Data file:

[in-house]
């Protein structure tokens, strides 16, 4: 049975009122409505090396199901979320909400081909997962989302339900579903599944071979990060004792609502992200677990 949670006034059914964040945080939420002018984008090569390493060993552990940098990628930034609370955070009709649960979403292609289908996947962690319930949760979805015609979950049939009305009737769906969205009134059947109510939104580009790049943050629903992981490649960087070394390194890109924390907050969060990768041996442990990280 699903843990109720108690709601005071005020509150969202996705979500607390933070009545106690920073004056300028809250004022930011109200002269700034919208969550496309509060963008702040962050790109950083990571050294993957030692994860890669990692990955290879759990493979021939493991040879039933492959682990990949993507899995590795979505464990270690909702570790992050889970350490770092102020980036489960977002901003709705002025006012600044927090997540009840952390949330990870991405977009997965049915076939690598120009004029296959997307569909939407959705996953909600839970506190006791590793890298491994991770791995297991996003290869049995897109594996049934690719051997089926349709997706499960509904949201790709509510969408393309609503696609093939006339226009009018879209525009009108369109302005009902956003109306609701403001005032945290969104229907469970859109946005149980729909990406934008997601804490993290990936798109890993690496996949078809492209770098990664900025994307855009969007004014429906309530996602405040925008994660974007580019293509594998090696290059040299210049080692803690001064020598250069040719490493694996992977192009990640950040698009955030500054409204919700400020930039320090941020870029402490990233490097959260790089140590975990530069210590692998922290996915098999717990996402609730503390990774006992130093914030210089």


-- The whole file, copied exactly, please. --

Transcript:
[in-house]
């Protein structure tokens, strides 16, 4: 049975009122409505090396199901979320909400081909997962989302339900579903599944071979990060004792609502992200677990 949670006034059914964040945080939420002018984008090569390493060993552990940098990628930034609370955070009709649960979403292609289908996947962690319930949760979805015609979950049939009305009737769906969205009134059947109510939104580009790049943050629903992981490649960087070394390194890109924390907050969060990768041996442990990280 699903843990109720108690709601005071005020509150969202996705979500607390933070009545106690920073004056300028809250004022930011109200002269700034919208969550496309509060963008702040962050790109950083990571050294993957030692994860890669990692990955290879759990493979021939493991040879039933492959682990990949993507899995590795979505464990270690909702570790992050889970350490770092102020980036489960977002901003709705002025006012600044927090997540009840952390949330990870991405977009997965049915076939690598120009004029296959997307569909939407959705996953909600839970506190006791590793890298491994991770791995297991996003290869049995897109594996049934690719051997089926349709997706499960509904949201790709509510969408393309609503696609093939006339226009009018879209525009009108369109302005009902956003109306609701403001005032945290969104229907469970859109946005149980729909990406934008997601804490993290990936798109890993690496996949078809492209770098990664900025994307855009969007004014429906309530996602405040925008994660974007580019293509594998090696290059040299210049080692803690001064020598250069040719490493694996992977192009990640950040698009955030500054409204919700400020930039320090941020870029402490990233490097959260790089140590975990530069210590692998922290996915098999717990996402609730503390990774006992130093914030210089």